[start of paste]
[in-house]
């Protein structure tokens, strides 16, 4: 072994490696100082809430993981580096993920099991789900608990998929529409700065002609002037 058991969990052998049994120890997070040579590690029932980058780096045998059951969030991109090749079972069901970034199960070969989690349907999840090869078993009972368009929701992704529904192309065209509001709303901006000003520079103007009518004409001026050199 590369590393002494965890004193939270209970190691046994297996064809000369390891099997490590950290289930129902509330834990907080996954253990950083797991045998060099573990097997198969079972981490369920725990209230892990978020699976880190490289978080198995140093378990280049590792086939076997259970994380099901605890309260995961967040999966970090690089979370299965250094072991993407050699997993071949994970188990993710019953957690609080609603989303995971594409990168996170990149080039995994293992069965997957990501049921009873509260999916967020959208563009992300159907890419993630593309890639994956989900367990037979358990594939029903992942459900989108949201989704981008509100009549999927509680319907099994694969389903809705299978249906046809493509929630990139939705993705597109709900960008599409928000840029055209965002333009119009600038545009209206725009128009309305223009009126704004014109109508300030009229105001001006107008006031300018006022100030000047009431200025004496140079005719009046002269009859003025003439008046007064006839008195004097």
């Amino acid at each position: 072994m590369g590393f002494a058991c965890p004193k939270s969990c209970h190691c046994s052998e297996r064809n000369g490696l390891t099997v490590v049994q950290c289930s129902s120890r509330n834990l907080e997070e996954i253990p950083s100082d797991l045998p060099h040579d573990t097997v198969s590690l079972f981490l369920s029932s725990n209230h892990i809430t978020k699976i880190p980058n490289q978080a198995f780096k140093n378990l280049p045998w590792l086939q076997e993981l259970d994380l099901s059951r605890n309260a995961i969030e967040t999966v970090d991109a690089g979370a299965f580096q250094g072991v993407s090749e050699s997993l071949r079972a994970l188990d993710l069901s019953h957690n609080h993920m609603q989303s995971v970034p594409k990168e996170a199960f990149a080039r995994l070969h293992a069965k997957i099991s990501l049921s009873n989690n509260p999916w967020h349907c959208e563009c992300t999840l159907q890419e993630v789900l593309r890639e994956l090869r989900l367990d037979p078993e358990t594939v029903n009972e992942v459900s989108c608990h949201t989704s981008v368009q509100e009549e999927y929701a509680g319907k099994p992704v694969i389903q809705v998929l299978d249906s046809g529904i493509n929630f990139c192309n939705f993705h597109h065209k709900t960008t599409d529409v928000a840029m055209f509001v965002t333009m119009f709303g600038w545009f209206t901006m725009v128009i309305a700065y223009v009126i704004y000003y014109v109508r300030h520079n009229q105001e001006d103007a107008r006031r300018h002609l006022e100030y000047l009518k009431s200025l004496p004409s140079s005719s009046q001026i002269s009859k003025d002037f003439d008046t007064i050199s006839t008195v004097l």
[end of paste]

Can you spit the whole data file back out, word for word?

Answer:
[in-house]
């Protein structure tokens, strides 16, 4: 072994490696100082809430993981580096993920099991789900608990998929529409700065002609002037 058991969990052998049994120890997070040579590690029932980058780096045998059951969030991109090749079972069901970034199960070969989690349907999840090869078993009972368009929701992704529904192309065209509001709303901006000003520079103007009518004409001026050199 590369590393002494965890004193939270209970190691046994297996064809000369390891099997490590950290289930129902509330834990907080996954253990950083797991045998060099573990097997198969079972981490369920725990209230892990978020699976880190490289978080198995140093378990280049590792086939076997259970994380099901605890309260995961967040999966970090690089979370299965250094072991993407050699997993071949994970188990993710019953957690609080609603989303995971594409990168996170990149080039995994293992069965997957990501049921009873509260999916967020959208563009992300159907890419993630593309890639994956989900367990037979358990594939029903992942459900989108949201989704981008509100009549999927509680319907099994694969389903809705299978249906046809493509929630990139939705993705597109709900960008599409928000840029055209965002333009119009600038545009209206725009128009309305223009009126704004014109109508300030009229105001001006107008006031300018006022100030000047009431200025004496140079005719009046002269009859003025003439008046007064006839008195004097």
């Amino acid at each position: 072994m590369g590393f002494a058991c965890p004193k939270s969990c209970h190691c046994s052998e297996r064809n000369g490696l390891t099997v490590v049994q950290c289930s129902s120890r509330n834990l907080e997070e996954i253990p950083s100082d797991l045998p060099h040579d573990t097997v198969s590690l079972f981490l369920s029932s725990n209230h892990i809430t978020k699976i880190p980058n490289q978080a198995f780096k140093n378990l280049p045998w590792l086939q076997e993981l259970d994380l099901s059951r605890n309260a995961i969030e967040t999966v970090d991109a690089g979370a299965f580096q250094g072991v993407s090749e050699s997993l071949r079972a994970l188990d993710l069901s019953h957690n609080h993920m609603q989303s995971v970034p594409k990168e996170a199960f990149a080039r995994l070969h293992a069965k997957i099991s990501l049921s009873n989690n509260p999916w967020h349907c959208e563009c992300t999840l159907q890419e993630v789900l593309r890639e994956l090869r989900l367990d037979p078993e358990t594939v029903n009972e992942v459900s989108c608990h949201t989704s981008v368009q509100e009549e999927y929701a509680g319907k099994p992704v694969i389903q809705v998929l299978d249906s046809g529904i493509n929630f990139c192309n939705f993705h597109h065209k709900t960008t599409d529409v928000a840029m055209f509001v965002t333009m119009f709303g600038w545009f209206t901006m725009v128009i309305a700065y223009v009126i704004y000003y014109v109508r300030h520079n009229q105001e001006d103007a107008r006031r300018h002609l006022e100030y000047l009518k009431s200025l004496p004409s140079s005719s009046q001026i002269s009859k003025d002037f003439d008046t007064i050199s006839t008195v004097l």